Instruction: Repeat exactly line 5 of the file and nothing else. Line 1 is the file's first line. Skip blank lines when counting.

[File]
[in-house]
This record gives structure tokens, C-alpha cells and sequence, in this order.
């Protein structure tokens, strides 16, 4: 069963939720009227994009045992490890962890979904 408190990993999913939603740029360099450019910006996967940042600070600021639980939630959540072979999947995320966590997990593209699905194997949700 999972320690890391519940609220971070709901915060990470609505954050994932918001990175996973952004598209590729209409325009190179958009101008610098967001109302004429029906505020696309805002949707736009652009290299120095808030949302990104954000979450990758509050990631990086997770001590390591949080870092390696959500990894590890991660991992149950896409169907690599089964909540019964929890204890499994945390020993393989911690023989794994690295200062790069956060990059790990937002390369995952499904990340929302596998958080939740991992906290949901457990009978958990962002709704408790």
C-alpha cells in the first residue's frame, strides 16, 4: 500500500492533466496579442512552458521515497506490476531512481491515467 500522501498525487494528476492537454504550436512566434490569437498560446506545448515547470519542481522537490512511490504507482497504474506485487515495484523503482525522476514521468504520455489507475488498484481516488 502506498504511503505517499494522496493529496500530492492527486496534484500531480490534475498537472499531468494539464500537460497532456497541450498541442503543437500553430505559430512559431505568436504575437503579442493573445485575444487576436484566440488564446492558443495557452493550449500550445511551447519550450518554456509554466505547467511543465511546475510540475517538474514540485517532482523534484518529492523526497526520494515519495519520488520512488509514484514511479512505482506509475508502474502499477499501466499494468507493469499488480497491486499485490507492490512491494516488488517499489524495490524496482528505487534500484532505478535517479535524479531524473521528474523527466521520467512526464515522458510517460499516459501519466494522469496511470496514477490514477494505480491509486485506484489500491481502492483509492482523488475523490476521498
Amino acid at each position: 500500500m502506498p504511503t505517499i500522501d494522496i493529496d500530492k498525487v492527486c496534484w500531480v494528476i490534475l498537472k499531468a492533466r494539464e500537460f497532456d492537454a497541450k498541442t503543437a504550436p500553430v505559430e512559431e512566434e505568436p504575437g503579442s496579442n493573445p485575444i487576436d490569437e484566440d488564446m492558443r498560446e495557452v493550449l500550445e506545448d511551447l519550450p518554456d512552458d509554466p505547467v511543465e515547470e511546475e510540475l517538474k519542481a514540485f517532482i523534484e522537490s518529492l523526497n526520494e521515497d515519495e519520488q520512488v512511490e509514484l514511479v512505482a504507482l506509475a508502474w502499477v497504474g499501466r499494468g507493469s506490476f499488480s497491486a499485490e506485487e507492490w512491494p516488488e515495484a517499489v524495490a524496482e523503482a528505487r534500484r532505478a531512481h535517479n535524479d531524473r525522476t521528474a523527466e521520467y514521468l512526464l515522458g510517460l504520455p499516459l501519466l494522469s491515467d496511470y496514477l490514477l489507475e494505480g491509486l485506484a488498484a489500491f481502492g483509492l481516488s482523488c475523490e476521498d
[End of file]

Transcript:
Amino acid at each position: 500500500m502506498p504511503t505517499i500522501d494522496i493529496d500530492k498525487v492527486c496534484w500531480v494528476i490534475l498537472k499531468a492533466r494539464e500537460f497532456d492537454a497541450k498541442t503543437a504550436p500553430v505559430e512559431e512566434e505568436p504575437g503579442s496579442n493573445p485575444i487576436d490569437e484566440d488564446m492558443r498560446e495557452v493550449l500550445e506545448d511551447l519550450p518554456d512552458d509554466p505547467v511543465e515547470e511546475e510540475l517538474k519542481a514540485f517532482i523534484e522537490s518529492l523526497n526520494e521515497d515519495e519520488q520512488v512511490e509514484l514511479v512505482a504507482l506509475a508502474w502499477v497504474g499501466r499494468g507493469s506490476f499488480s497491486a499485490e506485487e507492490w512491494p516488488e515495484a517499489v524495490a524496482e523503482a528505487r534500484r532505478a531512481h535517479n535524479d531524473r525522476t521528474a523527466e521520467y514521468l512526464l515522458g510517460l504520455p499516459l501519466l494522469s491515467d496511470y496514477l490514477l489507475e494505480g491509486l485506484a488498484a489500491f481502492g483509492l481516488s482523488c475523490e476521498d